With the rains coming, I realized that for some reason my closet no longer contains a proper raincoat, so I headed over to Redwood Trading Post to pick one up. They had a great selection, with a number of coats on sale, so I had no problem picking out one that would work for me at a price was comfortable with. As I was paying the cashier handed me a slip letting me know that they are having a holiday sales event on Saturday, December 11. Redwood Trading Post has been a “family-owned, Redwood City business since 1952” and, like many independent retailers these days, could use our support. Accordingly, if you are reading this before 6 p.m. on Saturday (which is when they close for the day), and you or someone you care about could use some outdoor gear, do consider paying them a visit. You’ll find Redwood Trading Post at 1455 Veterans Blvd. in Redwood City, near Chestnut Street. On Saturday (and Sunday, although the event will be over then) they’re open from 10 a.m. to 6 p.m.; on weekdays they are open from 9:30 a.m. to 7 p.m.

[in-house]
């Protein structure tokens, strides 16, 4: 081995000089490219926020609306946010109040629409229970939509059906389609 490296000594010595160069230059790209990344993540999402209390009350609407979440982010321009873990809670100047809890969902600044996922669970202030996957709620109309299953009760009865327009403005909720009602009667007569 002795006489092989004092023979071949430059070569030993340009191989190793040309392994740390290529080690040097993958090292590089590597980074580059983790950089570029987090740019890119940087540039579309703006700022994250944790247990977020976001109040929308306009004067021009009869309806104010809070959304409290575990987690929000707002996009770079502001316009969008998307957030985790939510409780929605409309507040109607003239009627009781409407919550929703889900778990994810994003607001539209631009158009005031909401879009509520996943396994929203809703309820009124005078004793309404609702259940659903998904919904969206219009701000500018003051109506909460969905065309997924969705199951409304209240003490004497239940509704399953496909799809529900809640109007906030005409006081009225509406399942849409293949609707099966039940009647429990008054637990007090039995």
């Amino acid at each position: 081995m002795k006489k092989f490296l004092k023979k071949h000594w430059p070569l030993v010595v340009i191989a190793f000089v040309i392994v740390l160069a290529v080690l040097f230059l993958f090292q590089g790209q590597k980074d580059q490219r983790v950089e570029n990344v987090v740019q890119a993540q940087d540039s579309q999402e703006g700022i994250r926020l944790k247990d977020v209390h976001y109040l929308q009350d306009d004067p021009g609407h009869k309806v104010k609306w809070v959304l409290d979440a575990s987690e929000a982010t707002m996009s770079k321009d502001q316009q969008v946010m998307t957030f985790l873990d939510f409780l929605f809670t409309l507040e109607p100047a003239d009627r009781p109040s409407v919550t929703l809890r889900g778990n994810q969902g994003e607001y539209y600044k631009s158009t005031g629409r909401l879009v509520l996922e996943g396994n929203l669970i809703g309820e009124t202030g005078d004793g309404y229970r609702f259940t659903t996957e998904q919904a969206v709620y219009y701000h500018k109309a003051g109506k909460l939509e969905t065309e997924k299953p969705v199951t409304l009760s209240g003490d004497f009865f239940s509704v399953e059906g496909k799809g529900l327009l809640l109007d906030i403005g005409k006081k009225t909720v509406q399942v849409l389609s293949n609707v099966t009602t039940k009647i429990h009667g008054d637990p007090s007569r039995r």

The previous St. Vincent de Paul space at 2406 El Camino Real was purchased by Immobiliare Management, a locally based entity. See a brief note about the sale in the sixth paragraph at https://news.theregistrysf.com/industrial-property-near-stanford-redwood-city-campus-posted-for-sale/. The building (from the outside) seems little changed from St. Vinny’s version, having added lights and possibly a camera system.
Good catch! It’s weird that the transaction doesn’t seem to show up in the San Mateo County Recorder’s database. In any case, thanks for the reference.
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Great stories at least it points out to me Our Woodside Plaza location is not the only one crawling along.
I actually saw a guy doing something on you space a week or two ago, but I later looked and couldn’t tell what he had done. Is any progress being made?